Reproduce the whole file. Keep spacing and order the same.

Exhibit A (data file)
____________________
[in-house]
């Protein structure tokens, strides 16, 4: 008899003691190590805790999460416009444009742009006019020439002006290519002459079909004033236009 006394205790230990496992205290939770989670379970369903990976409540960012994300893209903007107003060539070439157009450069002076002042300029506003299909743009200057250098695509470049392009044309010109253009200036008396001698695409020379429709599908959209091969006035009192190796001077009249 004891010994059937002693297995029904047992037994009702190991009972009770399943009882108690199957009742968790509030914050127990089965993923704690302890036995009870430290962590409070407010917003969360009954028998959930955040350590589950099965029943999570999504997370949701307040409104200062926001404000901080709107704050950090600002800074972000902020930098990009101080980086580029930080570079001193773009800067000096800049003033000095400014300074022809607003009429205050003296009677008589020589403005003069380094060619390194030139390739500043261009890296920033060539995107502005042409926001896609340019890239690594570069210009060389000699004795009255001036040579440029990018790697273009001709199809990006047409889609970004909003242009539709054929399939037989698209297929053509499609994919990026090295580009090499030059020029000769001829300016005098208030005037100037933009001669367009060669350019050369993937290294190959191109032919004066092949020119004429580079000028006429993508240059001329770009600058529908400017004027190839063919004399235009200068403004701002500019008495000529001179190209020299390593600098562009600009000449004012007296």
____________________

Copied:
[in-house]
């Protein structure tokens, strides 16, 4: 008899003691190590805790999460416009444009742009006019020439002006290519002459079909004033236009 006394205790230990496992205290939770989670379970369903990976409540960012994300893209903007107003060539070439157009450069002076002042300029506003299909743009200057250098695509470049392009044309010109253009200036008396001698695409020379429709599908959209091969006035009192190796001077009249 004891010994059937002693297995029904047992037994009702190991009972009770399943009882108690199957009742968790509030914050127990089965993923704690302890036995009870430290962590409070407010917003969360009954028998959930955040350590589950099965029943999570999504997370949701307040409104200062926001404000901080709107704050950090600002800074972000902020930098990009101080980086580029930080570079001193773009800067000096800049003033000095400014300074022809607003009429205050003296009677008589020589403005003069380094060619390194030139390739500043261009890296920033060539995107502005042409926001896609340019890239690594570069210009060389000699004795009255001036040579440029990018790697273009001709199809990006047409889609970004909003242009539709054929399939037989698209297929053509499609994919990026090295580009090499030059020029000769001829300016005098208030005037100037933009001669367009060669350019050369993937290294190959191109032919004066092949020119004429580079000028006429993508240059001329770009600058529908400017004027190839063919004399235009200068403004701002500019008495000529001179190209020299390593600098562009600009000449004012007296």